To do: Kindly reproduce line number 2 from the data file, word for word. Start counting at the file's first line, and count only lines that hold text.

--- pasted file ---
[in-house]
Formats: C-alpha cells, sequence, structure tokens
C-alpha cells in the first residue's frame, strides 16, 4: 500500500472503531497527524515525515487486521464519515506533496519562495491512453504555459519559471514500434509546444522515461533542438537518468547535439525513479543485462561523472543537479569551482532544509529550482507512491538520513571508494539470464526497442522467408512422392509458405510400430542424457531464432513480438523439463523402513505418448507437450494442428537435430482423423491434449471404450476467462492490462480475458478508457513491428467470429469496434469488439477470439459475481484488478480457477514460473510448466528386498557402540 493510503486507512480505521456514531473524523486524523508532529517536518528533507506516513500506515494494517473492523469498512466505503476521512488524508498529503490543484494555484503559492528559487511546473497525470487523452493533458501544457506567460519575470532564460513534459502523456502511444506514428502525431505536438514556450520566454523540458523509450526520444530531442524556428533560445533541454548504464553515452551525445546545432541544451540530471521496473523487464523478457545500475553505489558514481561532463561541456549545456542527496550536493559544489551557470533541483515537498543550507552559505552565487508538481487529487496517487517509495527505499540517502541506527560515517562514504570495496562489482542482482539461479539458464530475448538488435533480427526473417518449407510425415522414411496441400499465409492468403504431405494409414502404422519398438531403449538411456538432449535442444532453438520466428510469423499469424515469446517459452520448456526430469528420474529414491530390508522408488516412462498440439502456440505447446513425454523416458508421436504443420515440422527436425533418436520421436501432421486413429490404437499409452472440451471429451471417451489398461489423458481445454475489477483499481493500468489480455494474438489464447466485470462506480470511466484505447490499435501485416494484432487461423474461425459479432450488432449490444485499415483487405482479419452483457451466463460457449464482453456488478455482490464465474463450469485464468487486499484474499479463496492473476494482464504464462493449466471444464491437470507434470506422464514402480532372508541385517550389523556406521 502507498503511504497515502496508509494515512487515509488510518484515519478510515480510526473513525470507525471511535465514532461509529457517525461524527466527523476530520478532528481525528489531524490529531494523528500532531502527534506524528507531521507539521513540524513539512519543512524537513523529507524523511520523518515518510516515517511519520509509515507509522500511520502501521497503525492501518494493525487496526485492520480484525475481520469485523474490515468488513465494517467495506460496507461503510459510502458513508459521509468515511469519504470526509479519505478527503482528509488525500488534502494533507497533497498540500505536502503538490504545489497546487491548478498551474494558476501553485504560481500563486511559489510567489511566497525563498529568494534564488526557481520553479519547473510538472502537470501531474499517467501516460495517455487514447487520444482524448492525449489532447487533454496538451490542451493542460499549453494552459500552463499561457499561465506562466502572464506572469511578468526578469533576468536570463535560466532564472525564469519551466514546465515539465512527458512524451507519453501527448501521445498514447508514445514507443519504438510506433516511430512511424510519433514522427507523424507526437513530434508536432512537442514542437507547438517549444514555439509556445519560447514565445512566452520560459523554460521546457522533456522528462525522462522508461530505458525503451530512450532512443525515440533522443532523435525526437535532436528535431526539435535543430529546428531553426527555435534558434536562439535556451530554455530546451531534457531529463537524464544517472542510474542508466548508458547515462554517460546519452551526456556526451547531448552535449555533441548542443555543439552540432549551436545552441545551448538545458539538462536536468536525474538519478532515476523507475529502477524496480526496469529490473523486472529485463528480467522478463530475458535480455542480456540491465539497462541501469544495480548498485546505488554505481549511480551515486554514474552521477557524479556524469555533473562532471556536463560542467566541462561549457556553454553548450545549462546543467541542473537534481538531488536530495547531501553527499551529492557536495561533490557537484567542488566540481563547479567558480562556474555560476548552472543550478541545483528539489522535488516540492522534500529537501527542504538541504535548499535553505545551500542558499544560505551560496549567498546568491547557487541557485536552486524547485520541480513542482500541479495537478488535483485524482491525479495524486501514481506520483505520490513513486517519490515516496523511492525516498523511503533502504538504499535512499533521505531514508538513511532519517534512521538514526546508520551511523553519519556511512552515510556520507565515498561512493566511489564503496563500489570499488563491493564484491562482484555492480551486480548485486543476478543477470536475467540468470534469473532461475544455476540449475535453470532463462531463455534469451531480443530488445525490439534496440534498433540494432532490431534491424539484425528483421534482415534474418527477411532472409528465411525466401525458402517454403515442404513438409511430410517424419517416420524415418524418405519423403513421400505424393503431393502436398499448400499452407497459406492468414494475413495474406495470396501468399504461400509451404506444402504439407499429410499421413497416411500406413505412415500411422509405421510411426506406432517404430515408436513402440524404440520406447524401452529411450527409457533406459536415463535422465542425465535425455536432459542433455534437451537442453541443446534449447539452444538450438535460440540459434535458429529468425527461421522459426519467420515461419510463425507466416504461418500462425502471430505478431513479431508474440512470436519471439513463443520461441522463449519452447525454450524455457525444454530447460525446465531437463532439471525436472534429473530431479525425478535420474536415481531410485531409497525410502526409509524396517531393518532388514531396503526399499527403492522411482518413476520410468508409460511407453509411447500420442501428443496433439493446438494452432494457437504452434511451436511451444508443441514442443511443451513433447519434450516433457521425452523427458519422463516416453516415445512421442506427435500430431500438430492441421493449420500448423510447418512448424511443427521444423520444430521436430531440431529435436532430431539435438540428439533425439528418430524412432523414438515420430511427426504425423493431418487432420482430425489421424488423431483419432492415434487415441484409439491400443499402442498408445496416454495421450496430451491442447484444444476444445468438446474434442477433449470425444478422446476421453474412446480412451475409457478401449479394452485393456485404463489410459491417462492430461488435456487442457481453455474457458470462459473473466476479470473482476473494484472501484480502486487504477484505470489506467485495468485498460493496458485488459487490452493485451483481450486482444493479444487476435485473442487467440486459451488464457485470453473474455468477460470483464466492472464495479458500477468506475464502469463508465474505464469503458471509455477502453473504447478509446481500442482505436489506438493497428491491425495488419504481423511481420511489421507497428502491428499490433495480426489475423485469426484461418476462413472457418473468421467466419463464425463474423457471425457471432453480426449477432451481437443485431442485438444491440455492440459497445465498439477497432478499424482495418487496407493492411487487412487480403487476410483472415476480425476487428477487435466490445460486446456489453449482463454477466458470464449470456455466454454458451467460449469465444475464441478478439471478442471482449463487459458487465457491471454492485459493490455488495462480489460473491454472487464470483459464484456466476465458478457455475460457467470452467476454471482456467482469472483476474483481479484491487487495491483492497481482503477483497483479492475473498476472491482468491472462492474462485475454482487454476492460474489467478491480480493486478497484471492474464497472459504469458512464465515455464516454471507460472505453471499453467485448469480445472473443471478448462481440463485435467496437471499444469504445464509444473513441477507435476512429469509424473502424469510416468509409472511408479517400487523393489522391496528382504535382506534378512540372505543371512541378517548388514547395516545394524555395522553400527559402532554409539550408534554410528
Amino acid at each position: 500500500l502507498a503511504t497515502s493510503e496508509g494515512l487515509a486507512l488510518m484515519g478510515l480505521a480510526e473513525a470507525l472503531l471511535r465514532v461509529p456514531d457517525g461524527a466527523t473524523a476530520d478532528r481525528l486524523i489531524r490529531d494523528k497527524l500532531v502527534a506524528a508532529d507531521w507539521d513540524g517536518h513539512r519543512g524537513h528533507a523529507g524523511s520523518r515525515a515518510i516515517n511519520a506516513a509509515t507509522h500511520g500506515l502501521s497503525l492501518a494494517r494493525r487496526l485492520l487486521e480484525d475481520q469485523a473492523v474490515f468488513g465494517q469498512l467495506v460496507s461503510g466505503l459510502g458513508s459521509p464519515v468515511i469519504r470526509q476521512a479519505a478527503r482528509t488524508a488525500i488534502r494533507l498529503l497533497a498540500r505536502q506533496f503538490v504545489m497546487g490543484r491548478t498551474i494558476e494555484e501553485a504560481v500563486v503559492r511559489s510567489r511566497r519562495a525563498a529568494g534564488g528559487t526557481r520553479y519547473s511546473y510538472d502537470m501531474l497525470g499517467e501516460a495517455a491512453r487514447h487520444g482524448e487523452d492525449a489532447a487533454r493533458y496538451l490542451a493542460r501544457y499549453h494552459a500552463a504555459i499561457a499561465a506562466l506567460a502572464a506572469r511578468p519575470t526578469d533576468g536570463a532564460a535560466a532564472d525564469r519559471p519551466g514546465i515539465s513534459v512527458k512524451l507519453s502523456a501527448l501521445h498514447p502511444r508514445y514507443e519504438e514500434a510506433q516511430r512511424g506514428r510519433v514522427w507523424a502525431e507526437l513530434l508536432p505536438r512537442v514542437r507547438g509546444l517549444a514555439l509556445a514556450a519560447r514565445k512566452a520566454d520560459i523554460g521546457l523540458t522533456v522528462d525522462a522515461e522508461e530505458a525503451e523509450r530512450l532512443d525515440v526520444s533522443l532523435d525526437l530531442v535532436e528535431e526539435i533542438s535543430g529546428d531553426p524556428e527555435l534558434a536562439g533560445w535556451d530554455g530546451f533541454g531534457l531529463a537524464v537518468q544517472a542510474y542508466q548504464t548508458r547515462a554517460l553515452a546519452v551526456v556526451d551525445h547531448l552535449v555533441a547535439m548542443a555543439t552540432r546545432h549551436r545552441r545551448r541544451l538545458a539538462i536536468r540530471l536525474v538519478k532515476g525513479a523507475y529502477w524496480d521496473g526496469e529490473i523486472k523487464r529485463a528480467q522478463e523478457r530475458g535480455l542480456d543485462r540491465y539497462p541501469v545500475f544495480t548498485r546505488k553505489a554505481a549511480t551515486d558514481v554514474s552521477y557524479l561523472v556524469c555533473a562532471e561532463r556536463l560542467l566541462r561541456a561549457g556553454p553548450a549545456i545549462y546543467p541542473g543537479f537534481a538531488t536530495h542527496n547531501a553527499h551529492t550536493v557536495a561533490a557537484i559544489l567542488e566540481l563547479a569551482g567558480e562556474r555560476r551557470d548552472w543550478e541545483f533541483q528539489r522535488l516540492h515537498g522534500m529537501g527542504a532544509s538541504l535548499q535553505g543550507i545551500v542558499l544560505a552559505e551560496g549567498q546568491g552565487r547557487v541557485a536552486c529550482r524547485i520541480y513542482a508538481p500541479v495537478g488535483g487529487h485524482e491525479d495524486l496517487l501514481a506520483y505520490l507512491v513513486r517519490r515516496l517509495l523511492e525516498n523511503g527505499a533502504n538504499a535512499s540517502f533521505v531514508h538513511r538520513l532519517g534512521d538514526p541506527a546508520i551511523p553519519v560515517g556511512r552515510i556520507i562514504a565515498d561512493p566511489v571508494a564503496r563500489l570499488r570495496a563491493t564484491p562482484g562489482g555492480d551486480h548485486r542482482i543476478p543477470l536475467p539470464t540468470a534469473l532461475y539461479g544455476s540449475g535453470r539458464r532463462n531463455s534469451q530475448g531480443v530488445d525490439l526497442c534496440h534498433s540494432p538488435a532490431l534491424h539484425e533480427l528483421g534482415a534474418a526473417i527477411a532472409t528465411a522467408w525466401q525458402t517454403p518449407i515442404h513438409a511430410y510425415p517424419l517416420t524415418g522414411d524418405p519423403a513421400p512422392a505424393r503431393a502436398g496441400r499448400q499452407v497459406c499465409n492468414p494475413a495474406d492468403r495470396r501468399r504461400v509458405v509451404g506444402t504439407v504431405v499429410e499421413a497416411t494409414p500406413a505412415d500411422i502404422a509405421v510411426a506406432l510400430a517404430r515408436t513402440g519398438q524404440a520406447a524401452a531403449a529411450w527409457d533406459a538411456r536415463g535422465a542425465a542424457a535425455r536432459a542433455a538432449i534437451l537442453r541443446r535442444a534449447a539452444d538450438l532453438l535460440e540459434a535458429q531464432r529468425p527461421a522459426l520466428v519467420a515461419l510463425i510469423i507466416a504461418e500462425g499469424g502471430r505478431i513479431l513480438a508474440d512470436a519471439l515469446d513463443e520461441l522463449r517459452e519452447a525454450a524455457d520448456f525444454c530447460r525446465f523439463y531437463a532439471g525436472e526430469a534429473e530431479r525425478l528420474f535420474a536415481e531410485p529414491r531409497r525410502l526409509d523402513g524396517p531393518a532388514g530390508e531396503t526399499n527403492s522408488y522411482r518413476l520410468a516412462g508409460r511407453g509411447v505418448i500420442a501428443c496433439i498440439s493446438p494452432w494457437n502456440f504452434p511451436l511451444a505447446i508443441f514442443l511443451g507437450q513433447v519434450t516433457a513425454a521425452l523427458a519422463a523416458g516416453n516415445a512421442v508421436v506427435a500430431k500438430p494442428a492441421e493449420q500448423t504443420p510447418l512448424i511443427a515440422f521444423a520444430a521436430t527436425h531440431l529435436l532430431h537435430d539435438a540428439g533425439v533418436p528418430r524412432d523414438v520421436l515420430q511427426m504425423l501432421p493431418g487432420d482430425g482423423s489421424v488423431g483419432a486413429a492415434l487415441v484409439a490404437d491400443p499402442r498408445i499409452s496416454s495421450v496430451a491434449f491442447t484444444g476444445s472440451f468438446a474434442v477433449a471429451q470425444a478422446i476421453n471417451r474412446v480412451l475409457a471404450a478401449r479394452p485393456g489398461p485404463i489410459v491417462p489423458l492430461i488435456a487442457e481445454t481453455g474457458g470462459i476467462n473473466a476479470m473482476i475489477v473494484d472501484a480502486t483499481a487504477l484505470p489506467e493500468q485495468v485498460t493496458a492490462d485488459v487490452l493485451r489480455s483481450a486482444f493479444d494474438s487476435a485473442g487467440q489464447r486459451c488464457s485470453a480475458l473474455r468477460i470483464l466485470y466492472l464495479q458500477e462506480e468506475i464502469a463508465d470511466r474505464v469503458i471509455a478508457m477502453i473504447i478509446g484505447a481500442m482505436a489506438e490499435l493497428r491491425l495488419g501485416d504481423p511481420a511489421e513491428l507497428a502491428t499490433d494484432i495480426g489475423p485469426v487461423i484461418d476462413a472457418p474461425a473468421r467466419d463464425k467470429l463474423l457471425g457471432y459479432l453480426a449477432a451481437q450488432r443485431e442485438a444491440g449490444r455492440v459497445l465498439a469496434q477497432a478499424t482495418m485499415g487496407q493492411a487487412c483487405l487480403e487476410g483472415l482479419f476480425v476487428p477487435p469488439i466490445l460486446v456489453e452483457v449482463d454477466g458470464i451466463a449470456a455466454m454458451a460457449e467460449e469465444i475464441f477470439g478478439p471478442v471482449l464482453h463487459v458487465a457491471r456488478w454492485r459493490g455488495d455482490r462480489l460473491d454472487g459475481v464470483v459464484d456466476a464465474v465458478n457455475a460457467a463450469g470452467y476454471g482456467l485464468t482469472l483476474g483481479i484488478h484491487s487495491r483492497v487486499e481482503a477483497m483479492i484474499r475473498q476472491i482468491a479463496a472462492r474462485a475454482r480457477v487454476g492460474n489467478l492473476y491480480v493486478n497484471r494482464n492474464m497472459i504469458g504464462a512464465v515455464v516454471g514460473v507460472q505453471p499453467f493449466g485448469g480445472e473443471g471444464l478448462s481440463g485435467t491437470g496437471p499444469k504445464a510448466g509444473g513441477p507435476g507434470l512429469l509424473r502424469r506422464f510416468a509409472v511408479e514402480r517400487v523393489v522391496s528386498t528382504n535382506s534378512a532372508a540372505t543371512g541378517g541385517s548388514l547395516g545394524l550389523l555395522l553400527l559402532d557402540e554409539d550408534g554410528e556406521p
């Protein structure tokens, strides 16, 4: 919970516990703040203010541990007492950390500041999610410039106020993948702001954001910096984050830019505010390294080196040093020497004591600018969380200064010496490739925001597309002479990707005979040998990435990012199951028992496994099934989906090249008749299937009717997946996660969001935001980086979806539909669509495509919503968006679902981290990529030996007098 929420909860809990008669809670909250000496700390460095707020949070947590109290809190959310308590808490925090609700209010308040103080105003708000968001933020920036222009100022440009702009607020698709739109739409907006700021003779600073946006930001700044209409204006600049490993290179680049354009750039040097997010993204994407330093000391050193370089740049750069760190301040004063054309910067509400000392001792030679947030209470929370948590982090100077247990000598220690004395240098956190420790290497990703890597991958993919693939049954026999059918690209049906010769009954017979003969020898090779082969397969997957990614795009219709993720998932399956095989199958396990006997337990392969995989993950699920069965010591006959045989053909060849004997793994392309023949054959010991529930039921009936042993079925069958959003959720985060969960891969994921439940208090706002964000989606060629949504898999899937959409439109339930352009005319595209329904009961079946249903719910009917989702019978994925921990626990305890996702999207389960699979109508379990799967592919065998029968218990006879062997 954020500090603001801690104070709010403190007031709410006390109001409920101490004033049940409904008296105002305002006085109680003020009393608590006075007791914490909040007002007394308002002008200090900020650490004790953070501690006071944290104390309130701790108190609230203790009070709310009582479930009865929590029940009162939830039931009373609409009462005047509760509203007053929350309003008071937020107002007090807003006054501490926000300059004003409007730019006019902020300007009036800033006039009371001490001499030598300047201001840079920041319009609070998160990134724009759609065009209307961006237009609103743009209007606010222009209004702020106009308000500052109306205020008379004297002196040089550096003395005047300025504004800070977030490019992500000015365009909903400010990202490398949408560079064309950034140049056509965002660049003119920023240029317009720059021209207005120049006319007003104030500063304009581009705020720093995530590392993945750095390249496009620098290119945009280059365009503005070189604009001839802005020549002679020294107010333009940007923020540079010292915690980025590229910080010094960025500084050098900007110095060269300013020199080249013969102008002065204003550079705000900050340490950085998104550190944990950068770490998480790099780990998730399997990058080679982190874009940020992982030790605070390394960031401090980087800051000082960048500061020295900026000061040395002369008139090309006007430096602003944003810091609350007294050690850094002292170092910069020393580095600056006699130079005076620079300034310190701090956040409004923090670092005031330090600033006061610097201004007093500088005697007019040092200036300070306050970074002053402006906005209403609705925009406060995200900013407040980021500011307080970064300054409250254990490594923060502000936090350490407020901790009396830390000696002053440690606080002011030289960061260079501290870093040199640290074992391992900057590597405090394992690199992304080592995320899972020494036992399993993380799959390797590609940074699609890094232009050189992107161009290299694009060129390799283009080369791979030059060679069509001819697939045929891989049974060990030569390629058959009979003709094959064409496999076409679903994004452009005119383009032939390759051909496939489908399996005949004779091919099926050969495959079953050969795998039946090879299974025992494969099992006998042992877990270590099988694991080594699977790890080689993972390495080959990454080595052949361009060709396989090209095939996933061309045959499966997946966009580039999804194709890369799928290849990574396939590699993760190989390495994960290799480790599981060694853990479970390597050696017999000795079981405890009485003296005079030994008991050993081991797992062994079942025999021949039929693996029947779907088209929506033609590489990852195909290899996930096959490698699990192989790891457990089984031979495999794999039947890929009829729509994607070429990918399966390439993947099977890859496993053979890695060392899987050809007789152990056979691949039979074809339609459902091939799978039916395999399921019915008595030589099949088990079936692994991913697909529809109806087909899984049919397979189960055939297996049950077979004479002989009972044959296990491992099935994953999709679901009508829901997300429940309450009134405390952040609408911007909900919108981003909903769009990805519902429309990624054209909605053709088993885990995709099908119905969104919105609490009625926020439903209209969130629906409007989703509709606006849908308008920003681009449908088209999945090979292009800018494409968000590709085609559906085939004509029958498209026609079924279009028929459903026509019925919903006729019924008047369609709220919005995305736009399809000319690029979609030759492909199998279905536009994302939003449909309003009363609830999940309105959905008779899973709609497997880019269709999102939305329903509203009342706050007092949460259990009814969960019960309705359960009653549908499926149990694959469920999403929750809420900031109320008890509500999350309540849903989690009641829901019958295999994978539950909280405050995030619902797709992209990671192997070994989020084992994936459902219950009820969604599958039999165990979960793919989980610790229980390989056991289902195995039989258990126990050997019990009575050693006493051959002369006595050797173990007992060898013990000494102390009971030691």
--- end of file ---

Formats: C-alpha cells, sequence, structure tokens